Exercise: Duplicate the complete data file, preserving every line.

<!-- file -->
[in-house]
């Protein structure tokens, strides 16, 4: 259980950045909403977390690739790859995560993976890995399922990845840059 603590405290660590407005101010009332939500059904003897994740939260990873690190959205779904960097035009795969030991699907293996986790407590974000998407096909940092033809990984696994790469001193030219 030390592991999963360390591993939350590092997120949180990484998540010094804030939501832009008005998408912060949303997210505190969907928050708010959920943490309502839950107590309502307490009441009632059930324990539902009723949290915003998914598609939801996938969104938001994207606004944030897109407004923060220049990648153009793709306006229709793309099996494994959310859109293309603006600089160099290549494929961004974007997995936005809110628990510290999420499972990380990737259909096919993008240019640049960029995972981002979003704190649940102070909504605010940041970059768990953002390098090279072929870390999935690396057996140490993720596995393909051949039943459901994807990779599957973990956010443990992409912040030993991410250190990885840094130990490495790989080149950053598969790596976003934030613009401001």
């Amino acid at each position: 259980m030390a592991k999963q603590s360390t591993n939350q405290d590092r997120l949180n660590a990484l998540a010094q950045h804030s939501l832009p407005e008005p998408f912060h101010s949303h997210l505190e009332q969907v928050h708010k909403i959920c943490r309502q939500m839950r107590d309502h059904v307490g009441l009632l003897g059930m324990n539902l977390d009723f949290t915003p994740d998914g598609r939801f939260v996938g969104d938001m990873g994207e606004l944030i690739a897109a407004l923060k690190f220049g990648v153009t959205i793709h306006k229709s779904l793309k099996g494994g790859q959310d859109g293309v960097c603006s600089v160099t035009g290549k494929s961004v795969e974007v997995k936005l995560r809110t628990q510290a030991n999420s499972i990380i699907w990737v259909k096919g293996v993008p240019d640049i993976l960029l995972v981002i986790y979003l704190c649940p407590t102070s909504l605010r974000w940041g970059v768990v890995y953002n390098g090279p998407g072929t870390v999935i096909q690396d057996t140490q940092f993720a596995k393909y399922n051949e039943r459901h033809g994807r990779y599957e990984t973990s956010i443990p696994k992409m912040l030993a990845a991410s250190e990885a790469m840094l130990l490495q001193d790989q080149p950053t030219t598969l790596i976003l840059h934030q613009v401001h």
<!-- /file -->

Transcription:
[in-house]
């Protein structure tokens, strides 16, 4: 259980950045909403977390690739790859995560993976890995399922990845840059 603590405290660590407005101010009332939500059904003897994740939260990873690190959205779904960097035009795969030991699907293996986790407590974000998407096909940092033809990984696994790469001193030219 030390592991999963360390591993939350590092997120949180990484998540010094804030939501832009008005998408912060949303997210505190969907928050708010959920943490309502839950107590309502307490009441009632059930324990539902009723949290915003998914598609939801996938969104938001994207606004944030897109407004923060220049990648153009793709306006229709793309099996494994959310859109293309603006600089160099290549494929961004974007997995936005809110628990510290999420499972990380990737259909096919993008240019640049960029995972981002979003704190649940102070909504605010940041970059768990953002390098090279072929870390999935690396057996140490993720596995393909051949039943459901994807990779599957973990956010443990992409912040030993991410250190990885840094130990490495790989080149950053598969790596976003934030613009401001």
């Amino acid at each position: 259980m030390a592991k999963q603590s360390t591993n939350q405290d590092r997120l949180n660590a990484l998540a010094q950045h804030s939501l832009p407005e008005p998408f912060h101010s949303h997210l505190e009332q969907v928050h708010k909403i959920c943490r309502q939500m839950r107590d309502h059904v307490g009441l009632l003897g059930m324990n539902l977390d009723f949290t915003p994740d998914g598609r939801f939260v996938g969104d938001m990873g994207e606004l944030i690739a897109a407004l923060k690190f220049g990648v153009t959205i793709h306006k229709s779904l793309k099996g494994g790859q959310d859109g293309v960097c603006s600089v160099t035009g290549k494929s961004v795969e974007v997995k936005l995560r809110t628990q510290a030991n999420s499972i990380i699907w990737v259909k096919g293996v993008p240019d640049i993976l960029l995972v981002i986790y979003l704190c649940p407590t102070s909504l605010r974000w940041g970059v768990v890995y953002n390098g090279p998407g072929t870390v999935i096909q690396d057996t140490q940092f993720a596995k393909y399922n051949e039943r459901h033809g994807r990779y599957e990984t973990s956010i443990p696994k992409m912040l030993a990845a991410s250190e990885a790469m840094l130990l490495q001193d790989q080149p950053t030219t598969l790596i976003l840059h934030q613009v401001h």